Due to the insulating nature of the Cu NW native oxide shell and the electrochemically active Cu core, when a pair of Ag electrodes are put into contact with a single NW and a sufficiently high voltage is applied, resistive switching can occur at the wire-electrode interface. Cu and Ag are widely used as an oxidizable (soluble) electrode in many metal–electrolyte–metal (MEM) or metal–insulator–metal (MIM) thin-film devices.18 Electroforming involves applying a positive voltage to the oxidizable electrode, which leads to the dissolution of the metal, migration through the insulating layer, and deposition of a metallic filament at the opposite electrode. As more material is deposited, a “virtual cathode” grows back through the oxide toward the anode and ultimately bridges the two electrodes.19 The voltage this occurs at is defined as VSET, defining a low-resistance ON state (LRS). The resistance of the LRS can be set by limiting the current compliance. When the current compliance is removed and sufficient current (IRESET) is driven through the nanoscale filament in the LRS, Joule heating causes a thermal dissolution of the filament and the conducting bridge is disconnected, establishing a high-resistance OFF state (HRS) by unipolar resistive switching.20 The junction activation process in a network of oxide-coated Cu NWs has been shown to result in a winner-takes-all conducting path formation.21 Furthermore, CuOx NWs have demonstrated forming-free non-volatile resistive switching and memristive effects.22 A further study is warranted on these types of materials as they could enable flexible transparent memories and multi-functional devices.

Establishing a stable low-resistance Ohmic contact between the EBL-defined electrodes [Fig. 1(a)] and the Cu core requires electroforming the connections. Figure 1(b) displays an I–V plot where voltage sweeps are performed at an increasing current compliance value and the LRS is not retained after the SET event. This is known as threshold switching and commonly occurs at low current compliance limits,23 and a plot of the threshold and LRS SET voltage vs current compliance for seven single nanowire devices and three nanowire junctions can be found in the supplementary material (Fig. S4). In this device, with a current compliance of 120 μA, the sample demonstrated a stable low-resistance (419 Ω) Ohmic response. NWs, which were typically put in a LRS using a current compliance of a few 100 μAs, could be resistively switched to the HRS through unipolar behavior at a current value of ∼1 mA. After each pair of electrodes had been electroformed to a LRS, the resistance of the NW was measured using the four-probe method. High-resolution SEM allowed the measurement of the NW diameter, with the length of the device taken from the outer-most edge of the inner two electrodes [Fig. 1(a)] when calculating the material resistivity, ρ, as per Koleśnik et al.24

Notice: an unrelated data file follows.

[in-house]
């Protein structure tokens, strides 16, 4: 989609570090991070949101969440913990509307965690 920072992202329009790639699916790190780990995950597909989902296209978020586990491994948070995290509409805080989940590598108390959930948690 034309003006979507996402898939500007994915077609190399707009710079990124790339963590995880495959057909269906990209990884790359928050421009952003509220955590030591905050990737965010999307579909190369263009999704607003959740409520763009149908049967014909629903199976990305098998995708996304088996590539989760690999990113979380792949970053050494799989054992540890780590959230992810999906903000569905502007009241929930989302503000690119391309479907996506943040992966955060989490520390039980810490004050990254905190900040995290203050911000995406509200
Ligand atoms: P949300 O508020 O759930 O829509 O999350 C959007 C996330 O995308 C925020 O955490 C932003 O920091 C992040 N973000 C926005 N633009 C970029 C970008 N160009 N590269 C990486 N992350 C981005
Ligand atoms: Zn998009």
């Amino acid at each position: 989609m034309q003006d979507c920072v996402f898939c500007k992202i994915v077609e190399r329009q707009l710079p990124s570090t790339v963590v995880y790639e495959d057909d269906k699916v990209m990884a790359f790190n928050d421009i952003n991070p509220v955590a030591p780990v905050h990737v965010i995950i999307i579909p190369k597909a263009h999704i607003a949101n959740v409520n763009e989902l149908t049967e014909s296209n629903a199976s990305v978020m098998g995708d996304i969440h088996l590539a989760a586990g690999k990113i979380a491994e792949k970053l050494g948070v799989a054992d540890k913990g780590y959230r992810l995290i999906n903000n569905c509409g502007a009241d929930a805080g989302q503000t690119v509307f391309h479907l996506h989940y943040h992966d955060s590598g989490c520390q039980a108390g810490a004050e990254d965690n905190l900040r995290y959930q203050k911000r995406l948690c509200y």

The thickness of the native oxide was accounted for in the diameter of the NW using the linear dependence of the oxide thickness on the diameter (D) observed by TEM [Fig. S1(e)]. The ρ values for six samples were calculated and are plotted in Fig. 1(c). The mean resistivity ⟨ρ⟩ = 20.1 ± 1.3 nΩ m (blue dashed line) is closer to the bulk value than previously measured solution grown-Cu NWs (35 nΩ m),7 but higher than electrodeposited and highly twinned Cu NWs (17.8 nΩ m).25 The bulk ρ value for Cu is shown as the red dashed line in Fig. 1(c) with a value of 16.8 nΩ m. Compared to measurements for Ag NWs (20.3 ± 5.5 nΩ m),9 our results show a no appreciable difference in the conductivity of solution-grown Cu NWs and Ag NWs.

Establishing the Cu NW ρ is crucial to accurately calculating the junction resistance Rjxn. As in the case of the single NW measurements, an electroforming procedure was run between each of the contacts (electrodes 1–2 and 3–4) to the NW on either side of the junction and then to the junction itself (electrodes 2–3) [Fig. 2(a)]. Bringing the junction into a LRS involves creating a conductive filament through both oxide shells [Fig. 2(b)].

FIG. 2.

Cu NW Rjxn measurement. (a) SEM image of a Cu NW junction contacted for the four-probe measurement. (b) Magnified SEM of the NW junction. The inset schematic illustrates the metal–insulator–metal structure of the junction in the pristine, non-conductive state. (c) Electroforming I–V curve for the NW junction, with a current compliance of 1 mA. The inset graph shows the resistance of a subsequent two-probe measurement with a resistance of 1150 Ω. The top-left inset schematic depicts the Cu conductive bridge formed through the oxide. (d) Measurements on three individual junctions yield ⟨Rjxn⟩ = 205.7 ± 57.7 Ω.